|ALSO I RETURN
Now I am curious what sight can ever be more stately and admirable to me than my mast-hemm'd Manhattan,
My river and sun-set, and my scallop-edg'd waves of flood-tide*…
I glanced up, uncertain. "Well, what?"
John was studying the wall calendar, tucked discreetly in the tall kitchen cabinet. "Are you losing your touch, darling?"
"What are you talking about?" I wrapped my arms around him from behind, resting my chin on his shoulder, and scanned the calendar for clues.
"It's Thursday already."
I could feel my brow furrowing, but I hung on tightly to John and waited to be enlightened. I rubbed the side of my face against his neck - scratchy and smelling comfortingly of John.
It was indeed Thursday.
It was Thursday of post-deadline week for John, which meant that I got picked up from work and taken to a lovely dinner and John was, if possible, even calmer and more cheerful than usual. "You'll see when you sell out," he teased me. "Monthlies are great for the blood pressure."
Who was he kidding? He was in perfect shape even at the Sun. His doctor tells him he has the vitals of a man ten years his junior. And he loves it.
"I know it's Thursday," I told him patiently, taking advantage of my position to kiss him at that too-often ignored junction of neck and shoulder, that perfectly-positioned little hollow. Mmm, he's tasty, my John…
"It's Thursday before Columbus day, Tris. Which means you're overdue to hassle me about vacation. Are you feeling all right?" He turned suddenly, caught me around the waist, and pressed mock-concerned lips to my forehead.
"Keppe gets the all clear," he announced. "All right, let's have it. What have you planned? Should I be frightened?"
"No," I assured him, pausing only for a second.
"Too late." He sighed, dipped me backwards, and kissed me deeply. I was somewhere far away by the time we pulled, reluctantly, apart. Who needs vacations?
"You're suspicious," I informed him when we were done distracting each other, quite thoroughly thankyouverymuch.
"Only because you're extremely suspect," he said, giving me a searching look.
"What?" I threw my hands up. "I get no respect."
"You get respect, plenty of respect," he assured me firmly. "But darling, in all the time I've known you, you haven't let so much as Secretary's Day go by without trying to escape to the beach, so I'm hardly likely to think you want to spend Columbus Day in Central Park."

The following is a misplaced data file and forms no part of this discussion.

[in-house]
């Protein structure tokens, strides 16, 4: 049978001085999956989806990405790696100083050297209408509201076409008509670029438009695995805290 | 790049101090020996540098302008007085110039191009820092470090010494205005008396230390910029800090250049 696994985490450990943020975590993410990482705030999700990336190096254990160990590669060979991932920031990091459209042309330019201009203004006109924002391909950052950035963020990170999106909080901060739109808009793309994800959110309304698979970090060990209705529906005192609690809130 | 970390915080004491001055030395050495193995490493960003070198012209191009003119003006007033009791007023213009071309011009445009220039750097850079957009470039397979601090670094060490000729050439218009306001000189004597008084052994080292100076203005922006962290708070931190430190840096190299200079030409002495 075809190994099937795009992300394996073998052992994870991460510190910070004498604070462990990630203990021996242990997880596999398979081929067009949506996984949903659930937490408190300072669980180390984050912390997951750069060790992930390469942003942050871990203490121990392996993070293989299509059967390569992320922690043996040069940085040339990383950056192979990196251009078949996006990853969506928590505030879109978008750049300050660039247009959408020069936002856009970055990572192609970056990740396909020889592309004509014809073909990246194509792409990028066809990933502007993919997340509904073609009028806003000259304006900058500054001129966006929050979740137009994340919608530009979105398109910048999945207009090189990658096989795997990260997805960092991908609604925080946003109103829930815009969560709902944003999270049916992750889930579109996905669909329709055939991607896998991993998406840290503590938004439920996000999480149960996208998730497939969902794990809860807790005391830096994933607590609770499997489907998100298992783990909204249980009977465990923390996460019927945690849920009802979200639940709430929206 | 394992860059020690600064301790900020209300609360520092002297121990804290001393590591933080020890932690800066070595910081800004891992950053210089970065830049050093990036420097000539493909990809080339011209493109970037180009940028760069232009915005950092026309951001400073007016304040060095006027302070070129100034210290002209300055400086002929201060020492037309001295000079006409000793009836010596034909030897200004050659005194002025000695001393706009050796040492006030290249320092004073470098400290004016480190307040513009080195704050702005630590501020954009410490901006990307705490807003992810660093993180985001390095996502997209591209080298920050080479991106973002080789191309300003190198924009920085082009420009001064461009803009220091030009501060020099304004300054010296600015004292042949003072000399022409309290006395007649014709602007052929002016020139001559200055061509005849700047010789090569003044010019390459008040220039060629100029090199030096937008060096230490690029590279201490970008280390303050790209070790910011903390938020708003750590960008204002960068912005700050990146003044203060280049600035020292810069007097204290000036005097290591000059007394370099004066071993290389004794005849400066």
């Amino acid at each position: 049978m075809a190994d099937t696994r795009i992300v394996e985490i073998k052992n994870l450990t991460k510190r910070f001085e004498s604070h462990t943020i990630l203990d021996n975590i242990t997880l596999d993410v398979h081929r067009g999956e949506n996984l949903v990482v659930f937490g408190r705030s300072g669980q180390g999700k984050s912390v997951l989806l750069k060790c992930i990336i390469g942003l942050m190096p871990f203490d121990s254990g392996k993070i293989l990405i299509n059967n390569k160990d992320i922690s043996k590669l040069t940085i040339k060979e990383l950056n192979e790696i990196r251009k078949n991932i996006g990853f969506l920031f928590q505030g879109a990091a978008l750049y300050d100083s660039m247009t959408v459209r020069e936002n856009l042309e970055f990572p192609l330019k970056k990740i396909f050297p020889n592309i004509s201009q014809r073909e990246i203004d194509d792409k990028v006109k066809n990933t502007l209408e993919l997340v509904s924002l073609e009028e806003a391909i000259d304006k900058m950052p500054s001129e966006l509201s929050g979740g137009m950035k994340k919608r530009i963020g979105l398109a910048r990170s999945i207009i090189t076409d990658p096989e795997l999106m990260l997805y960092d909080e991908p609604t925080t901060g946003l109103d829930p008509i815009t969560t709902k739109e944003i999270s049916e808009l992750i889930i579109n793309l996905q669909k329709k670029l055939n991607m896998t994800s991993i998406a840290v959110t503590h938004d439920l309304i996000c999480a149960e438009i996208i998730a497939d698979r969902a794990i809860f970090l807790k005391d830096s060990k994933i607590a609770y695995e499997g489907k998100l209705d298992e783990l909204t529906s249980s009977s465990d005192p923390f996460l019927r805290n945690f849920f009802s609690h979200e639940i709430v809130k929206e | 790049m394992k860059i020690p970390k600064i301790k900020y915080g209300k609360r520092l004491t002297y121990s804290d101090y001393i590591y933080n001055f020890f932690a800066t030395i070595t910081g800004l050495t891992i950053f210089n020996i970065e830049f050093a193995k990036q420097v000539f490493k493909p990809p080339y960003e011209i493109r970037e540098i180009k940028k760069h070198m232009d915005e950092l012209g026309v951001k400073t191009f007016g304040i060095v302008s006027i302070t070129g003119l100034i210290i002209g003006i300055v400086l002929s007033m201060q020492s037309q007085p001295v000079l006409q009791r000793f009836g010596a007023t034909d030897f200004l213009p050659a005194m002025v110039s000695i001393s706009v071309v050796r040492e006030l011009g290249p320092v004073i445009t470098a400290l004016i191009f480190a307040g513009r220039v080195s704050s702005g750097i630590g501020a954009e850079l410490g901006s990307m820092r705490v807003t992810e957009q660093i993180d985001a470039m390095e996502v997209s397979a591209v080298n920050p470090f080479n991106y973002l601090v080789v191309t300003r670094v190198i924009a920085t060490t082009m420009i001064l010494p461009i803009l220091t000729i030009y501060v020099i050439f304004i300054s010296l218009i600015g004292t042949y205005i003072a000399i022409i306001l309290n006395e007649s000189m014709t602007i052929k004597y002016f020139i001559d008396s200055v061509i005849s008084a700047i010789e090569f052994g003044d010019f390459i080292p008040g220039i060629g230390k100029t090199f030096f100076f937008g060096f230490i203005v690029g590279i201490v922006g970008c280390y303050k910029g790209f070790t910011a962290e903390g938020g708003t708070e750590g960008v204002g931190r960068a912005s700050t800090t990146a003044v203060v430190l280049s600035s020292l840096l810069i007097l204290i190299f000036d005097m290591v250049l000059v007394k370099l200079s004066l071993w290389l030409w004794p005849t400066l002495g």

"I like Central Park. We saw Hizzoner at the reservoir last weekend, didn't we?"
John's mouth quirked. "And you dragged me to hide behind a tree."
I shrugged. "I hear he doesn't really like me."
"From whom?" he asked, a definite smile across his face now.
"Well…him." I blushed. "But you know, politics and the media…."
John scooped the day's papers into his arms and deposited them in the recycling bin before giving me yet another rather insultingly curious look.
"Are you going to tell me what you're planning?"
"Ye of little faith. Geez."
He slung an arm around my neck. "Let's plan to spend the weekend in bed then, shall we?" he growled in my ear.
"Fine by me."
"Are you sure you don't want to go away?" John looked puzzled over breakfast the next morning, pouring a neat serving of rice dream into his cereal. I supposed I should be grateful he'd stopped thinking I was planning something terrifying.
"For Columbus Day? What should we do, take the ferry to Staten Island and call it India?"
"You're an enigma, Tris Cates." He shook his head.
"I try," I told him seriously.
We hadn't gone away, a month or so ago, for Labor Day.
We'd spent a great deal of time in Bedford over the summer, had taken two weeks off in August, and it just made sense to stick around the City for that hot three-day weekend.
That was what I'd told myself at the time. Justifying, maybe.
The year before, we went to Cape Cod.
It seemed like a million years ago.
I lost Simeon at a press conference, I faced the Wrath of John, and we went to Cape Cod.
We came home.
The next weekend we went to a colleague's wedding at the Players' Club.
And then we kissed each other good-bye on a clear, sunny Tuesday morning, left for work, and our world changed.
Just like that.
It hurt to think about last Labor Day, an odd protective sort of hurt, wrapped in layers of soft tissue like the bride's preserved veil. For months after that I longed for the week I spent begging John for a vacation, when the scariest thought in my life was how dull a holiday weekend in the city might be.